Unlike traditional horror movies that revolve around supernatural evil (The Exorcist) or angry psychopaths (Friday the 13th) or science fiction (28 Days Later), Contagion earns its horror by telling a story as close to possible as Traffic or The Hurt Locker did and then lets the underlying nervous terror wrought by the weekend amplify the fear. It’s a cynical, manipulative and exploitative move, and I’m not sure how commercially successful such a movie can be.

However, if you have Steven Soderbergh directing Matt Damon, Kate Winslet, Jude Law, Marion Cotillard and Laurence Fishburne, you can probably get funding for a movie about alfalfa farmers; you can get a lot of funding if you say your movie is Outbreak crossed with Traffic. It would help, of course, if the movie was as good as Traffic, Steven Soderbergh’s problematic masterpiece. Alas, it’s not. [Read the whole thing.]

Warrior: I must admit that going into the theater to see the mixed martial arts movie Warrior, I thought it was based on a true story. I don’t know why I thought this. It may have been its gritty similarity to The Fighter, last-year’s Oscar-winning movie about the real-life boxer Micky Ward and his brother Dicky. Or maybe it was that the last time Tom Hardy, the break-out star of last year’s Inception, was bulked up this huge, he was in Bronson, the mostly true story about an infamous British criminal.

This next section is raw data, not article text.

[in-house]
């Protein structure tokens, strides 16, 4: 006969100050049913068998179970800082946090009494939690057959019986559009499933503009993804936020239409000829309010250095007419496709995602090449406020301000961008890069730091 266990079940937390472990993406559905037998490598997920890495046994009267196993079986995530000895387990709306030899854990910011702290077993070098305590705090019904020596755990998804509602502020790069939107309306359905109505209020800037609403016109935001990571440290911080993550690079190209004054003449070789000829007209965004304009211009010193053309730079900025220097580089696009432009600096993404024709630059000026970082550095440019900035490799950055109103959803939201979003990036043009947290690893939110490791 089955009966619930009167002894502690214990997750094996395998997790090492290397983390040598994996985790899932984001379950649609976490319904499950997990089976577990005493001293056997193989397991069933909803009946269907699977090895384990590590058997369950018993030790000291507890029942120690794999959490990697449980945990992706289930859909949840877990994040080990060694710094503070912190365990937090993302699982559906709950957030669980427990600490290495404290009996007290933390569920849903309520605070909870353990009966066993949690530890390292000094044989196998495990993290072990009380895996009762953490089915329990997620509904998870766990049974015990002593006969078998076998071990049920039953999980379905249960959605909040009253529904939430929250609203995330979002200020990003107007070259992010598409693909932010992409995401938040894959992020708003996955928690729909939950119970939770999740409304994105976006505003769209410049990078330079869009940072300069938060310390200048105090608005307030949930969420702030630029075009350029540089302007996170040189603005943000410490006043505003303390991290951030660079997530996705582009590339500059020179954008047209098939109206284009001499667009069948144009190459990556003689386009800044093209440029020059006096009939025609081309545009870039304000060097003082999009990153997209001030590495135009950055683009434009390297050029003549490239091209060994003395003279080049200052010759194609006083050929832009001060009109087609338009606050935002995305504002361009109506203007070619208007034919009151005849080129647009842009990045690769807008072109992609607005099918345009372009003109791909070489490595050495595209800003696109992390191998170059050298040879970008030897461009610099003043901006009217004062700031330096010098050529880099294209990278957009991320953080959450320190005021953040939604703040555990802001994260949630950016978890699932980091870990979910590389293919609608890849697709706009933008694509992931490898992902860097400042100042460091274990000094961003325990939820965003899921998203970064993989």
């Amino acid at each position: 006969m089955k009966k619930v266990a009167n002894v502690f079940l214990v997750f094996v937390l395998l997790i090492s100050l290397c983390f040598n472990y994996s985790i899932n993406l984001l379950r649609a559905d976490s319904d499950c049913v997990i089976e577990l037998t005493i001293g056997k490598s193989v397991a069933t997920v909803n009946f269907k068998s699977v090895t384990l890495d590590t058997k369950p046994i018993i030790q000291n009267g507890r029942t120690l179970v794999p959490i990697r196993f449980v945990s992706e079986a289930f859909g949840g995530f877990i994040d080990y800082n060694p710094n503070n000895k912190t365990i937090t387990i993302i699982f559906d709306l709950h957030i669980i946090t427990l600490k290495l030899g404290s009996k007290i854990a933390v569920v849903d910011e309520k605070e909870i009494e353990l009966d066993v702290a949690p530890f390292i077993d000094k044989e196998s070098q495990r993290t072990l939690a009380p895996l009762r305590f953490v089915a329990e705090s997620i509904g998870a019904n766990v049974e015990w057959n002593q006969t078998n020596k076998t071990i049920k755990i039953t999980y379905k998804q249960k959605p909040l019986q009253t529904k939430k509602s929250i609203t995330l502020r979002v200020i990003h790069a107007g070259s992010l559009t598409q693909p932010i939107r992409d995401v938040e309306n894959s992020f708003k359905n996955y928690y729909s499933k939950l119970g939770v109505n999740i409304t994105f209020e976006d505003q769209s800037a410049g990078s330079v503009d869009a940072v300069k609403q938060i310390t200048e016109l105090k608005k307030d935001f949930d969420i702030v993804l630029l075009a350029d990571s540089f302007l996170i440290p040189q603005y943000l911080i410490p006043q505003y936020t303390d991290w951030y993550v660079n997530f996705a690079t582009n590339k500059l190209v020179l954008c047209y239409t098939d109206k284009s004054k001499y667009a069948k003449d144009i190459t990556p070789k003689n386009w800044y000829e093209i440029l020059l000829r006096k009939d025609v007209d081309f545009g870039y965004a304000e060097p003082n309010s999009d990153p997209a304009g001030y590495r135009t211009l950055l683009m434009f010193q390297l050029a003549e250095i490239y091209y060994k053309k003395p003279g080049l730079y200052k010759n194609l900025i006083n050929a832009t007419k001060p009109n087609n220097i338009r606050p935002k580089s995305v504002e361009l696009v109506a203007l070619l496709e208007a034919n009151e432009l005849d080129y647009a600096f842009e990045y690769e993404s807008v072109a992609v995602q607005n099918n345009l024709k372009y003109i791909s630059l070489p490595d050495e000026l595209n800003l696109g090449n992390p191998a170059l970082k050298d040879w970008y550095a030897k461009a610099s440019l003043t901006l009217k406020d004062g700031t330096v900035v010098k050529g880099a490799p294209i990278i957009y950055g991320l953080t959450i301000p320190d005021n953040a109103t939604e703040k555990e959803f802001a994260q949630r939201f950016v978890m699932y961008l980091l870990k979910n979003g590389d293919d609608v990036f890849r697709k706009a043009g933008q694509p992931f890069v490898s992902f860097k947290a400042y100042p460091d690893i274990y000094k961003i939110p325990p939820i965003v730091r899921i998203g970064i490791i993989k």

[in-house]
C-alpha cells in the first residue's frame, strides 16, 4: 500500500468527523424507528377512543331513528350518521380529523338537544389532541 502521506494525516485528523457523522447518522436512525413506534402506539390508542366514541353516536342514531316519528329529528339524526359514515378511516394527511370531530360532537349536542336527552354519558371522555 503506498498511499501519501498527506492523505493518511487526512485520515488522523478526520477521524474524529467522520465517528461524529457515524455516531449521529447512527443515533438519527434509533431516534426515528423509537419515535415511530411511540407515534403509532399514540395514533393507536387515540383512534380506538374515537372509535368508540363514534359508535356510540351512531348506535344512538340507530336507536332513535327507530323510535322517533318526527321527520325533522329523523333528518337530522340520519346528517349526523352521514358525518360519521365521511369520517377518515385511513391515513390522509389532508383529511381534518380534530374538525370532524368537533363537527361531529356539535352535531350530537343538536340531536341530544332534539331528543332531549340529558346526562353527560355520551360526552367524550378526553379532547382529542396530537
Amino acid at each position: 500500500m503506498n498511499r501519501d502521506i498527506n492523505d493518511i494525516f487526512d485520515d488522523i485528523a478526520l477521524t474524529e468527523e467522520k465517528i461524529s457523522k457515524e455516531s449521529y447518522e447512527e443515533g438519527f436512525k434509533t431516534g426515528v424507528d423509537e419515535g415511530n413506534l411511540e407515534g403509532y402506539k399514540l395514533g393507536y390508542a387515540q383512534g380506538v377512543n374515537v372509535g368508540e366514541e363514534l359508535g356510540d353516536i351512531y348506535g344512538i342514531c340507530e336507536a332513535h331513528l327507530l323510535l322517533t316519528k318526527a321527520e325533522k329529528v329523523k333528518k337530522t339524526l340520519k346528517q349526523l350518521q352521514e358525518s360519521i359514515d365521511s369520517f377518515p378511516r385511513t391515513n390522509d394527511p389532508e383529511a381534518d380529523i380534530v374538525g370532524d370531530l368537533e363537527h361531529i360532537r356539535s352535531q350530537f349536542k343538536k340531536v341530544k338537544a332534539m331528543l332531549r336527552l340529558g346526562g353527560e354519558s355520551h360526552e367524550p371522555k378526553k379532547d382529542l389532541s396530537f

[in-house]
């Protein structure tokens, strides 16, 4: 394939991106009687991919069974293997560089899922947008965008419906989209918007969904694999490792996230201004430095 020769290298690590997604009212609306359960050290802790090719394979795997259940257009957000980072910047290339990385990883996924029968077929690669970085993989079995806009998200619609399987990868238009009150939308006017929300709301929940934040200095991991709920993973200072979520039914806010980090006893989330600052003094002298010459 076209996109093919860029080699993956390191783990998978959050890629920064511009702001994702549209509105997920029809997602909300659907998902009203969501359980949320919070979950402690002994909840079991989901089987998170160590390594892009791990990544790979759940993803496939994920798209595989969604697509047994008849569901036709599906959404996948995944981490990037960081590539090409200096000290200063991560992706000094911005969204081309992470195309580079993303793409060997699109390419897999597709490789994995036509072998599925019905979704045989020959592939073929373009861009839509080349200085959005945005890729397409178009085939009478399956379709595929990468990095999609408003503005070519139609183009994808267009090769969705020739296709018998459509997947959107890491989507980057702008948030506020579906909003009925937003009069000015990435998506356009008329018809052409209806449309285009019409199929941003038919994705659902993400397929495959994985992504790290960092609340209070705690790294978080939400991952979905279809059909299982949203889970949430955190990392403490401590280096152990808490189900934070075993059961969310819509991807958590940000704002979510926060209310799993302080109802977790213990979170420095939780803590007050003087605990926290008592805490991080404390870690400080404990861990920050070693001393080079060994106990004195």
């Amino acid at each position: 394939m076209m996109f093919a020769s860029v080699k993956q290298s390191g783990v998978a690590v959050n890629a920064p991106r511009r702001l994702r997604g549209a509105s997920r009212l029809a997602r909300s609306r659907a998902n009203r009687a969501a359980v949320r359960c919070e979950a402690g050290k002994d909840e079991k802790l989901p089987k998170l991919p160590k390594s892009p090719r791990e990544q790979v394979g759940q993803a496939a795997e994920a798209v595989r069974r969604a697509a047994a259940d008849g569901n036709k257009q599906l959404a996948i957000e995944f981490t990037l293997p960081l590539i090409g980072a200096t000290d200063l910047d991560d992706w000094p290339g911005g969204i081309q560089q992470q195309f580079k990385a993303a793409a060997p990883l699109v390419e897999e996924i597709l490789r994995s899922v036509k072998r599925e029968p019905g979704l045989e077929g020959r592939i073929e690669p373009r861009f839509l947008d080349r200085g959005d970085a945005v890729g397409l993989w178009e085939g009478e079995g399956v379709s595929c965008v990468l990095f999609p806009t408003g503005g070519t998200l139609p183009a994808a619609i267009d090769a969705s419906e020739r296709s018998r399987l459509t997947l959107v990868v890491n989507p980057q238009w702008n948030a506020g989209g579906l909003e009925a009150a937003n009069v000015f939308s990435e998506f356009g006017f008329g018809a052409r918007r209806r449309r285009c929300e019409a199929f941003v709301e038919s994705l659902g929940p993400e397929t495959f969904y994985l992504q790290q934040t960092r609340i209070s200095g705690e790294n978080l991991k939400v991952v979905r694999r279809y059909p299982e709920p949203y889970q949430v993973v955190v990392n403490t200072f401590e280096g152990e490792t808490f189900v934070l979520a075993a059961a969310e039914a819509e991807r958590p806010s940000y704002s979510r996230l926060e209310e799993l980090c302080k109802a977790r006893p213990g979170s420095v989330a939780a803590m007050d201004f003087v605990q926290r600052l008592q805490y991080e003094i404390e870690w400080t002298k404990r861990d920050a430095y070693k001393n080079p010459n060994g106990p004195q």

Whatever the reason was, I think that believing that the brothers Brendan and Tommy Conlon were real people helped me to fall for the film in ways that were quite unexpected for me. Because I must also admit that the reason I was initially so excited to see Warrior is that I knew it would feature a lot of shirtless muscle gods wailing on each other. [Read the whole thing.]

It took me ten years, but I finally wrote something about September 11th. And then I made a little movie.

I knew I had to do it eventually, and I had to do it by today. When I saw that the VAMP theme for August was “Alternate Endings,” I knew exactly what to do. I wrote it in two hours; it exploded out of me. I’m sure it could be honed here and there, but I like the raw weirdness of it. What follows are my remarks as prepared for delivery. In the video, the last word is “possibility,” and I swallowed it for some reason. Also, I apologize for the sound quality; I don’t really know what I’m doing. Anyway: